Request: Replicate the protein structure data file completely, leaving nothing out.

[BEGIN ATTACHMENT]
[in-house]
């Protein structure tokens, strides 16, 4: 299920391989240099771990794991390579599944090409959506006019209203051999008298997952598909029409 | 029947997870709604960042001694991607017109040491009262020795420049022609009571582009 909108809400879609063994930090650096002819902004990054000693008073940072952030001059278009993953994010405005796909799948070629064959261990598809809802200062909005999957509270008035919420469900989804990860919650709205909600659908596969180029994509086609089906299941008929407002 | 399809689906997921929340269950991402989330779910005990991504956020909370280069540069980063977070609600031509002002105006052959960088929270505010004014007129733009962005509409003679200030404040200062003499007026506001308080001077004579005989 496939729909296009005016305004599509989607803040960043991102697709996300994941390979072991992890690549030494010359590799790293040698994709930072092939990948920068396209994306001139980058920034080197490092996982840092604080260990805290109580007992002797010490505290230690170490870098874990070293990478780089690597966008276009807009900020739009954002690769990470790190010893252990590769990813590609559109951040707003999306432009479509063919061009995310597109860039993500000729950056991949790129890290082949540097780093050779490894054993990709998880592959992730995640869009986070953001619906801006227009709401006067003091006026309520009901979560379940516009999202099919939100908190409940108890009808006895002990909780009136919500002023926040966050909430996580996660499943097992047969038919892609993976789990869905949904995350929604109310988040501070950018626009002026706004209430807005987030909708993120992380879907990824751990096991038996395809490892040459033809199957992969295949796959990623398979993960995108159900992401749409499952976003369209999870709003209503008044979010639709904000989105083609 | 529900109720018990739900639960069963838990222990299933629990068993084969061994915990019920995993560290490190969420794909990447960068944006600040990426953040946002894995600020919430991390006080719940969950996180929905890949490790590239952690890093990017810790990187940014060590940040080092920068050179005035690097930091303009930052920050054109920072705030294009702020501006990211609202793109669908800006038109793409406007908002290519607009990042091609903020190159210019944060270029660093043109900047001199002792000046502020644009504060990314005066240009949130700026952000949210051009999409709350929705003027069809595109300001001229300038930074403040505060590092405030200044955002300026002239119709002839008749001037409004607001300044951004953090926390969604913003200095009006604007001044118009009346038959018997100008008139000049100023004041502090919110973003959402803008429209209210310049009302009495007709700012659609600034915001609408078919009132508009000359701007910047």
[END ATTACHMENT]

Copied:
[in-house]
């Protein structure tokens, strides 16, 4: 299920391989240099771990794991390579599944090409959506006019209203051999008298997952598909029409 | 029947997870709604960042001694991607017109040491009262020795420049022609009571582009 909108809400879609063994930090650096002819902004990054000693008073940072952030001059278009993953994010405005796909799948070629064959261990598809809802200062909005999957509270008035919420469900989804990860919650709205909600659908596969180029994509086609089906299941008929407002 | 399809689906997921929340269950991402989330779910005990991504956020909370280069540069980063977070609600031509002002105006052959960088929270505010004014007129733009962005509409003679200030404040200062003499007026506001308080001077004579005989 496939729909296009005016305004599509989607803040960043991102697709996300994941390979072991992890690549030494010359590799790293040698994709930072092939990948920068396209994306001139980058920034080197490092996982840092604080260990805290109580007992002797010490505290230690170490870098874990070293990478780089690597966008276009807009900020739009954002690769990470790190010893252990590769990813590609559109951040707003999306432009479509063919061009995310597109860039993500000729950056991949790129890290082949540097780093050779490894054993990709998880592959992730995640869009986070953001619906801006227009709401006067003091006026309520009901979560379940516009999202099919939100908190409940108890009808006895002990909780009136919500002023926040966050909430996580996660499943097992047969038919892609993976789990869905949904995350929604109310988040501070950018626009002026706004209430807005987030909708993120992380879907990824751990096991038996395809490892040459033809199957992969295949796959990623398979993960995108159900992401749409499952976003369209999870709003209503008044979010639709904000989105083609 | 529900109720018990739900639960069963838990222990299933629990068993084969061994915990019920995993560290490190969420794909990447960068944006600040990426953040946002894995600020919430991390006080719940969950996180929905890949490790590239952690890093990017810790990187940014060590940040080092920068050179005035690097930091303009930052920050054109920072705030294009702020501006990211609202793109669908800006038109793409406007908002290519607009990042091609903020190159210019944060270029660093043109900047001199002792000046502020644009504060990314005066240009949130700026952000949210051009999409709350929705003027069809595109300001001229300038930074403040505060590092405030200044955002300026002239119709002839008749001037409004607001300044951004953090926390969604913003200095009006604007001044118009009346038959018997100008008139000049100023004041502090919110973003959402803008429209209210310049009302009495007709700012659609600034915001609408078919009132508009000359701007910047």